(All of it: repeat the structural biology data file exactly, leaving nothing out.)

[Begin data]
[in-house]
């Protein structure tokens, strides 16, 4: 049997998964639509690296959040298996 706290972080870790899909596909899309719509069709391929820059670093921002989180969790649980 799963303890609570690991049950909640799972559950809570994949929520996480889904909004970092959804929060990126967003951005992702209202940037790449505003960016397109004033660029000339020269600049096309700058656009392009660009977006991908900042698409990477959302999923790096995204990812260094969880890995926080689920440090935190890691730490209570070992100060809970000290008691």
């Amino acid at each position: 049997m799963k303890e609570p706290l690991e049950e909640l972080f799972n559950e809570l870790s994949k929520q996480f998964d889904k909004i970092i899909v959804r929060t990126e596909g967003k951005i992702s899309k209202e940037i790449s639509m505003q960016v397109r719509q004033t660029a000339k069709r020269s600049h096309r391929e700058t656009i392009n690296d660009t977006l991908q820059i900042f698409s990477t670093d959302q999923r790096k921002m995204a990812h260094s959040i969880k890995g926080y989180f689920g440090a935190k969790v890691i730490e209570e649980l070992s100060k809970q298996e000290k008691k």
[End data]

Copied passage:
[in-house]
């Protein structure tokens, strides 16, 4: 049997998964639509690296959040298996 706290972080870790899909596909899309719509069709391929820059670093921002989180969790649980 799963303890609570690991049950909640799972559950809570994949929520996480889904909004970092959804929060990126967003951005992702209202940037790449505003960016397109004033660029000339020269600049096309700058656009392009660009977006991908900042698409990477959302999923790096995204990812260094969880890995926080689920440090935190890691730490209570070992100060809970000290008691």
């Amino acid at each position: 049997m799963k303890e609570p706290l690991e049950e909640l972080f799972n559950e809570l870790s994949k929520q996480f998964d889904k909004i970092i899909v959804r929060t990126e596909g967003k951005i992702s899309k209202e940037i790449s639509m505003q960016v397109r719509q004033t660029a000339k069709r020269s600049h096309r391929e700058t656009i392009n690296d660009t977006l991908q820059i900042f698409s990477t670093d959302q999923r790096k921002m995204a990812h260094s959040i969880k890995g926080y989180f689920g440090a935190k969790v890691i730490e209570e649980l070992s100060k809970q298996e000290k008691k």